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An implementation of a task execution engine based on the TES standard running on Kubernetes. For more details on TES, see the (very) brief introduction to TES.

For organisational reasons, this project is split into 3 repositories:

  • This one, which contains documentation and deployment files
  • tesk-api: Contains the service that implements the TES API and translates tasks into kubernetes batch calls
  • tesk-core: Contains the code that is launched as images into the kubernetes cluster by tesk-api.

If the API is running on your cluster it will pull the images from our repository automatically.

TESK is designed with the goal to support any Kubernetes cluster, for its deployment please refer to the deployment page.

The technical documentation is available in the documentation folder.


As a diagram:

TESK architecture

Description: The first pod in the task lifecycle is the API pod, a pod which runs a web server (Tomcat) and exposes the TES specified endpoints. It consumes TES requests, validates them and translates them to Kubernetes jobs. The API pod then creates a task controller pod, or taskmaster.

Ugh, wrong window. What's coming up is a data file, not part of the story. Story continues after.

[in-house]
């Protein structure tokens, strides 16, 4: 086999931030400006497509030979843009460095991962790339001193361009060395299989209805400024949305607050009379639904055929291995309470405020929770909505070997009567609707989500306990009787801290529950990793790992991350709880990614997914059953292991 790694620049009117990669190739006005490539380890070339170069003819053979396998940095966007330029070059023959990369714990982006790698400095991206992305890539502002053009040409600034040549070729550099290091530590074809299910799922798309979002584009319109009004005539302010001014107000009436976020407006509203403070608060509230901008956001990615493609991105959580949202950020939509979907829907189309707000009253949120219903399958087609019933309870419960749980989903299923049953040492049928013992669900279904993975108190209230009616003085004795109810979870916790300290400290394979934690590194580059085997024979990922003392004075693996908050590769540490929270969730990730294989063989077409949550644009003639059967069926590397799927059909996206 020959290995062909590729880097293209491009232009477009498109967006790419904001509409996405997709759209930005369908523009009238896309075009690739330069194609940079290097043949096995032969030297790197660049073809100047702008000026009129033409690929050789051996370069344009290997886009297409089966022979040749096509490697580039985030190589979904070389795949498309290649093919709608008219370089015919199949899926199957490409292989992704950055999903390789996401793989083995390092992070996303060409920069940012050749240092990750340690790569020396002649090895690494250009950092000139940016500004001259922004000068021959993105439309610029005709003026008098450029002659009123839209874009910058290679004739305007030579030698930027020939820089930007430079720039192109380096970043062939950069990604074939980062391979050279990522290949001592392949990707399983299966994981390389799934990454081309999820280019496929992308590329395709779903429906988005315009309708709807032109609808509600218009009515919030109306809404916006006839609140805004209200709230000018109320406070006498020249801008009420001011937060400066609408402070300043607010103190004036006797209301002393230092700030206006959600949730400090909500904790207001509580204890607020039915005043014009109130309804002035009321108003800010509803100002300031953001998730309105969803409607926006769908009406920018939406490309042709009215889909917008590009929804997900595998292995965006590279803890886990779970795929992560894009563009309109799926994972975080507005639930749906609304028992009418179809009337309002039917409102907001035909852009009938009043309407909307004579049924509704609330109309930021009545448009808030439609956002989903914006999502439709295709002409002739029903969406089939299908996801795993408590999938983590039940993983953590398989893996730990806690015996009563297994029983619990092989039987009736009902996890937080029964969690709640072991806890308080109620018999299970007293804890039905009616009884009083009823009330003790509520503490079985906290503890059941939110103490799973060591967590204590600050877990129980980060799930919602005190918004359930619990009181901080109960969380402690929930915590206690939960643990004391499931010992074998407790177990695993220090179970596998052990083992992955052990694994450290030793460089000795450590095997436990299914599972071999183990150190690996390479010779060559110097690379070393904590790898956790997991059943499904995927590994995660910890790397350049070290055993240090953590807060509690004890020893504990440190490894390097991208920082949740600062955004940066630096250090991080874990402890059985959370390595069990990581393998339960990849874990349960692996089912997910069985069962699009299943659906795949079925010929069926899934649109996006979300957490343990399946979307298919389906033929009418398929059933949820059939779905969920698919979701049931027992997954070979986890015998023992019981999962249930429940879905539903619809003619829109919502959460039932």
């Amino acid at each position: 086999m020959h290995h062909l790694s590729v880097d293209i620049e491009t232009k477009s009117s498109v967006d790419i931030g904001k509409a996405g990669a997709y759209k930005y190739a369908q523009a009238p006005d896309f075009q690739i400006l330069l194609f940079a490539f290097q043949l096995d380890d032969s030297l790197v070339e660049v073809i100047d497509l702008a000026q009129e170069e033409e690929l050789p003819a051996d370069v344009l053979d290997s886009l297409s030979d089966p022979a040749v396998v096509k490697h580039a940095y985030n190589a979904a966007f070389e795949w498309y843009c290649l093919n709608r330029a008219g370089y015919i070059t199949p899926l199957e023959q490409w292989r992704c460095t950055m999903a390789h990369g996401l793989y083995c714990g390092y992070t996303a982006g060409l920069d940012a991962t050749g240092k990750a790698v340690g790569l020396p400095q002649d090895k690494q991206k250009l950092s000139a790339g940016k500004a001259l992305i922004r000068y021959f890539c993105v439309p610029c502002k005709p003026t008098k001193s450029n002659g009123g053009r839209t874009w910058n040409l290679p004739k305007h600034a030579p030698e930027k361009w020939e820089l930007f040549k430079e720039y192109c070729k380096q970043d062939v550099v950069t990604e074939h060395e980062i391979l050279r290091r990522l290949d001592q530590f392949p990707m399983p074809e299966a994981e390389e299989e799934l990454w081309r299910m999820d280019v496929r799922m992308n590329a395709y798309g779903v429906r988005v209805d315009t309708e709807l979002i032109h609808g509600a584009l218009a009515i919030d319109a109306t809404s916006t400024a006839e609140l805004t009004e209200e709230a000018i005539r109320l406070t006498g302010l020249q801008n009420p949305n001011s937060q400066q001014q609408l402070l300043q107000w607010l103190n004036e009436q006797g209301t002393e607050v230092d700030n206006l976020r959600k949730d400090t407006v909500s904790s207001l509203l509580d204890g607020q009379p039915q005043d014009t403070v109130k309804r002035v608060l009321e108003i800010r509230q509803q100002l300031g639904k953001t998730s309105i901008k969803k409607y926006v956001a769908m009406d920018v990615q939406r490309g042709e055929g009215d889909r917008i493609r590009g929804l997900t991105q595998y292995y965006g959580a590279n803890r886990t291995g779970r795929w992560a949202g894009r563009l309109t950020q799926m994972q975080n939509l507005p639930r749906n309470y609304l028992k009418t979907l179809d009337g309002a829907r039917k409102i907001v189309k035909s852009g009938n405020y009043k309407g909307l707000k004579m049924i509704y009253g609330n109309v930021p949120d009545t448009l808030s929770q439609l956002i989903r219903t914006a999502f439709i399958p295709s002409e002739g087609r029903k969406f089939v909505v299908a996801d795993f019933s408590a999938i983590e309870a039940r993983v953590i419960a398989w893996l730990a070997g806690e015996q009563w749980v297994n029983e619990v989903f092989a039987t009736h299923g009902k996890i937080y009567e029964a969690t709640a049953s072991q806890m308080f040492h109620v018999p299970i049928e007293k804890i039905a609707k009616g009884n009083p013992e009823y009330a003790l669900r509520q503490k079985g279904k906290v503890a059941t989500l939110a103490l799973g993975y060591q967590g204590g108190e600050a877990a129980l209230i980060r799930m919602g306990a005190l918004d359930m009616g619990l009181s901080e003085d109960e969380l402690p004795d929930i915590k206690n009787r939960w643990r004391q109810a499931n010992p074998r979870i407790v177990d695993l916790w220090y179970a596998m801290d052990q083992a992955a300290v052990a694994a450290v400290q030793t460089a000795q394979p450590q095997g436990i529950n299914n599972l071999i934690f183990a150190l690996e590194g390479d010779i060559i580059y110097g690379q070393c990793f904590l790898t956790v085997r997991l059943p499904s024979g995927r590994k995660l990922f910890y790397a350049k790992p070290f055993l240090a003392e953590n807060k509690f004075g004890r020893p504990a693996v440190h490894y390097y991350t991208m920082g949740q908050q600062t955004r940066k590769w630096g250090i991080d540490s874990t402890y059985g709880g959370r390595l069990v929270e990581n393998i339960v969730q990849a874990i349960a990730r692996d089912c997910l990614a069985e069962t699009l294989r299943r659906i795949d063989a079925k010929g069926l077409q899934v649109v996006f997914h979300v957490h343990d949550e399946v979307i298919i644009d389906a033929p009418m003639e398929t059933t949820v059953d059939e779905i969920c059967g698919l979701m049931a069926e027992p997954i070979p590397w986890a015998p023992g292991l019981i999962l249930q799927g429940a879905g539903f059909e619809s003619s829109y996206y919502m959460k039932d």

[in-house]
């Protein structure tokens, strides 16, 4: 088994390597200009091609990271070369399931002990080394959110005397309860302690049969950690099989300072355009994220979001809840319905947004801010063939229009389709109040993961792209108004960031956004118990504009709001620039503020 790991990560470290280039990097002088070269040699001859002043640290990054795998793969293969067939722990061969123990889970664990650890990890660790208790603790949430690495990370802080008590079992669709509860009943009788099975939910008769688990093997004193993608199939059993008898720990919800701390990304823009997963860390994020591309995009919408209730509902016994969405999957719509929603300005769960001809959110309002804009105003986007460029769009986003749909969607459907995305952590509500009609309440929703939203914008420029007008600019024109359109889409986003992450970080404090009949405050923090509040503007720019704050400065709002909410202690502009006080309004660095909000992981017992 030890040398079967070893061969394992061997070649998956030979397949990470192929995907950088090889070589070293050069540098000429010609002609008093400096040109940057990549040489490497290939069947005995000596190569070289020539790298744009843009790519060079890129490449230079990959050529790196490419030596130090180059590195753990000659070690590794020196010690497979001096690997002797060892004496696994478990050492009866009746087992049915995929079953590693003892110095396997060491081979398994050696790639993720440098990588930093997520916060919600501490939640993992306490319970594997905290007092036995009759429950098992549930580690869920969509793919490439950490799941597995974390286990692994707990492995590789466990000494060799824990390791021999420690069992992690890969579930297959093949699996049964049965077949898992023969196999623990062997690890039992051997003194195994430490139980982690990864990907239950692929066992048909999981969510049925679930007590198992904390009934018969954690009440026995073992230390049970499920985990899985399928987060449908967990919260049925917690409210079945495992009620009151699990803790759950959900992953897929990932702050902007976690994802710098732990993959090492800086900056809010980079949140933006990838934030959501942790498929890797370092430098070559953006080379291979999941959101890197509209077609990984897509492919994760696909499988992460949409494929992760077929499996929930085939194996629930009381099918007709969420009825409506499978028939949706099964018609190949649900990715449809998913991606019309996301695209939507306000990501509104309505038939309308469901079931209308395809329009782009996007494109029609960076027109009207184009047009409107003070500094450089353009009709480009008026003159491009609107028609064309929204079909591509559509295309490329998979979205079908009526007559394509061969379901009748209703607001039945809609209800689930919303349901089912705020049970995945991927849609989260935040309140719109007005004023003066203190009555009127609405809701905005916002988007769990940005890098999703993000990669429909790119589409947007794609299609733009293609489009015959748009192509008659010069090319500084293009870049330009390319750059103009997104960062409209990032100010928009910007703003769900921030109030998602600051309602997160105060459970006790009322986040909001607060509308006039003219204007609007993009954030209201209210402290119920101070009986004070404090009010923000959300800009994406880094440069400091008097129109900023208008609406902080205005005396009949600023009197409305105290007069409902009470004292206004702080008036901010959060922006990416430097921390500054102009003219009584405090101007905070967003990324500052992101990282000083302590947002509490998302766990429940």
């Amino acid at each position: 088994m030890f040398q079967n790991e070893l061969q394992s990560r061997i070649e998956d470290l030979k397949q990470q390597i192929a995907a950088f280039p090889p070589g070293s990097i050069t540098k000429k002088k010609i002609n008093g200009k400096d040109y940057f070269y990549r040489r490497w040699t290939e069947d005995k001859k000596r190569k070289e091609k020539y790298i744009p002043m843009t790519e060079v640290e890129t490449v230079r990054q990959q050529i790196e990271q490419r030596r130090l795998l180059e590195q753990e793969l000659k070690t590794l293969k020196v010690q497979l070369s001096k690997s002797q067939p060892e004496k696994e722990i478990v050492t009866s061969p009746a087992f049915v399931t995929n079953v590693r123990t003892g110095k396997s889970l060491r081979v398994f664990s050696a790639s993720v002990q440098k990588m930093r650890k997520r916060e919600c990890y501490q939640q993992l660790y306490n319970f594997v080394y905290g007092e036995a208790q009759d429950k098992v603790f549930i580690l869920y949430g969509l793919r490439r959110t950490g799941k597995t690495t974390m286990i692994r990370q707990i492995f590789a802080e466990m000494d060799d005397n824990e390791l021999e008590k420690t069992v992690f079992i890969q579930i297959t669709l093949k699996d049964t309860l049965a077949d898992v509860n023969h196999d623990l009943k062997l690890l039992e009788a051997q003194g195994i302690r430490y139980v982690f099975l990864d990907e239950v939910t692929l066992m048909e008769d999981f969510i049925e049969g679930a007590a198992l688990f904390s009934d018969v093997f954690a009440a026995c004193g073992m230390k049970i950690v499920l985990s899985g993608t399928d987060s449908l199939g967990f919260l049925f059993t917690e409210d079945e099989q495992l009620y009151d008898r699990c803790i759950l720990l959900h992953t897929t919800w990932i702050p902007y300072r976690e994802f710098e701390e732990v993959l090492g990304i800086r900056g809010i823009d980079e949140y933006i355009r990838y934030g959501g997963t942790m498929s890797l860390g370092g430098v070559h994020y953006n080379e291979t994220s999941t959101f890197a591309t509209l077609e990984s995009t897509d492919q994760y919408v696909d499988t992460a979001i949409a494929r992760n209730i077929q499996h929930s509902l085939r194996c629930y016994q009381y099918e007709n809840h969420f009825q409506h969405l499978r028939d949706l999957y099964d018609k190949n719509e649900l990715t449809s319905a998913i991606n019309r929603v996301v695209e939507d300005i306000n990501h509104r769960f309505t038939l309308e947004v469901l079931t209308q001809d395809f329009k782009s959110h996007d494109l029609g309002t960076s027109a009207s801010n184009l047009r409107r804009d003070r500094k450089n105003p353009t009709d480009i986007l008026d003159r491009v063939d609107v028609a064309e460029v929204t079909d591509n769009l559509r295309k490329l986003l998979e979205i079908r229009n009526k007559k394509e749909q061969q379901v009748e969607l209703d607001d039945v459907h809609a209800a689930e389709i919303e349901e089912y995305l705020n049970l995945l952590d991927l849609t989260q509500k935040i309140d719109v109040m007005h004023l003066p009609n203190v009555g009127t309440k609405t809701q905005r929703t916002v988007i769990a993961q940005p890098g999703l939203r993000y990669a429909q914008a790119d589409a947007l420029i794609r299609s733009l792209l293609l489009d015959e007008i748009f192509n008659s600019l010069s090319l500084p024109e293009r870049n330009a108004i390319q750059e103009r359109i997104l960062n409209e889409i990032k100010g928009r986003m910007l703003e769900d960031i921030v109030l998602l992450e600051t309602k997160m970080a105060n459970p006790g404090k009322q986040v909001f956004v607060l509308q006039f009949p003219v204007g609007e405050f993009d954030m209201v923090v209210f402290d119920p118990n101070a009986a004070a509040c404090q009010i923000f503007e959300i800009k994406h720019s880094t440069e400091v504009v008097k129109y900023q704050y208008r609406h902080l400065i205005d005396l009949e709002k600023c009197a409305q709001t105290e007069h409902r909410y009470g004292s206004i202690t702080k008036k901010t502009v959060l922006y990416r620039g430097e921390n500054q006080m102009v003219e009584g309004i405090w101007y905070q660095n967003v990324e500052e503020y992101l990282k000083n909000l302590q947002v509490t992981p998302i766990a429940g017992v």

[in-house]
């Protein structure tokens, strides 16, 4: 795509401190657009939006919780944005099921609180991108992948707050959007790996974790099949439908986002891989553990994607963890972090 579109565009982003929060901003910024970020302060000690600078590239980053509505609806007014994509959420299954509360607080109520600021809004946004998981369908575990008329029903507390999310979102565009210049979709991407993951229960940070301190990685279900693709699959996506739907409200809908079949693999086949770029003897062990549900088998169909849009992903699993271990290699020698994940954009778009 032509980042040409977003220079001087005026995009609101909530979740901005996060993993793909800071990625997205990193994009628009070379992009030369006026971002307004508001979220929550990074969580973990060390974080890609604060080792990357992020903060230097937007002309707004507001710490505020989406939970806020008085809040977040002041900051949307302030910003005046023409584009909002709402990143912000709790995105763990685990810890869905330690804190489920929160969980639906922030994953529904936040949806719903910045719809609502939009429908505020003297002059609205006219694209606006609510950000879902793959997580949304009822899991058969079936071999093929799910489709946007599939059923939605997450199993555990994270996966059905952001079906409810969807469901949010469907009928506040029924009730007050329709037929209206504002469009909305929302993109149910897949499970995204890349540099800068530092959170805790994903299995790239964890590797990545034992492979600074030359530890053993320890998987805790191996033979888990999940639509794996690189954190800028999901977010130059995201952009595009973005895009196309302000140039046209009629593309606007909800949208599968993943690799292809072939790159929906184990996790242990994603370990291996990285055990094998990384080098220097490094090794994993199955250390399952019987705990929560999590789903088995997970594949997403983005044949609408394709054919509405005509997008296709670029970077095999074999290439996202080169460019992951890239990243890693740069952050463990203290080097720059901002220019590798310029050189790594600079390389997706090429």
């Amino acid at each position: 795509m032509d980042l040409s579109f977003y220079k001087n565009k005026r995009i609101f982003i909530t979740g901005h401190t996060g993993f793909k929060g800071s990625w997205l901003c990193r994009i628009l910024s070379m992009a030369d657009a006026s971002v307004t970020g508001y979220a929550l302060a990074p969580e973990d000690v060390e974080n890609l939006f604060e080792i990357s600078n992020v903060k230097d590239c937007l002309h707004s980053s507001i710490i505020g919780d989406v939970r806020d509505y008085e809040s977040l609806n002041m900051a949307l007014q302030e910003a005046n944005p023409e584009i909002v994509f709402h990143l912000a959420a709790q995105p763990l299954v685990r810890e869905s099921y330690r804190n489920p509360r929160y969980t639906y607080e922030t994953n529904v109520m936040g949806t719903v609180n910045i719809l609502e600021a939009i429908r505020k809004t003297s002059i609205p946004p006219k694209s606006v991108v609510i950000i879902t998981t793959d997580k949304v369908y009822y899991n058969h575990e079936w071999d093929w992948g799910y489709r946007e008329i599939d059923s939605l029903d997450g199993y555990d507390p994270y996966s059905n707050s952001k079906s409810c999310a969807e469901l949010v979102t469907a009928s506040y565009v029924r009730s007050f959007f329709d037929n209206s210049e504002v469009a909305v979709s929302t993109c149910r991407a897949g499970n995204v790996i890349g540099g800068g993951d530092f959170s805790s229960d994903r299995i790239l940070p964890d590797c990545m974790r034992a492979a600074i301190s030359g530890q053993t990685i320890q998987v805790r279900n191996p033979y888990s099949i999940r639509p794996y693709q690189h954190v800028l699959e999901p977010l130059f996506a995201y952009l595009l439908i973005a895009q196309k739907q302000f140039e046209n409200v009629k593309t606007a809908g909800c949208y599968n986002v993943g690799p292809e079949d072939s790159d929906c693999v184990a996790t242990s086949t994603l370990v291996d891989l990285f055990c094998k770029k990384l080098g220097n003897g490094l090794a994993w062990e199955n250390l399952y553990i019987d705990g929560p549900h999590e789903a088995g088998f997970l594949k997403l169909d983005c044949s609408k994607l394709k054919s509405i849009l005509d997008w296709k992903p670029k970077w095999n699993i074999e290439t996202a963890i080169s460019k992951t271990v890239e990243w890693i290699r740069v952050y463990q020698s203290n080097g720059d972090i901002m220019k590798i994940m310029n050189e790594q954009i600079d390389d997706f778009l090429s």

The taskmaster consumes the executor jobs, inputs and outputs. It first creates filer pod, which creates a persistent volume claim (PVC) to mount as scratch space. All mounts are initialized and all files are downloaded into the locations specified in the TES request; the populated PVC can then be used by each executor pod one after the other. After the filer has finished, the taskmaster goes through the executors and executes them as pods one by one. Note: Each TES task has a separate taskmaster, PVC and executor pods belonging to it; the only 'singleton' pod across tasks is the API pod.

After the last executor, the filer is called once more to process the outputs and push them to remote locations from the PVC. The PVC is the scrubbed, deleted and the taskmaster ends, completing the task.


  • A working Kubernetes cluster version 1.9 and later.
  • If you want TESK to handle tasks with I/O (and you probably want), you additionally need:
  • A default storage class, which TESK will use to create temporary PVCs. It is enough that the storage class supports the RWO mode.
  • And, if you want TESK to integrate with workflow managers, you additionally need either an FTP account or a PVC that can be accessed from within or from outside of the cluster by the workflow manager (more in the deployment page).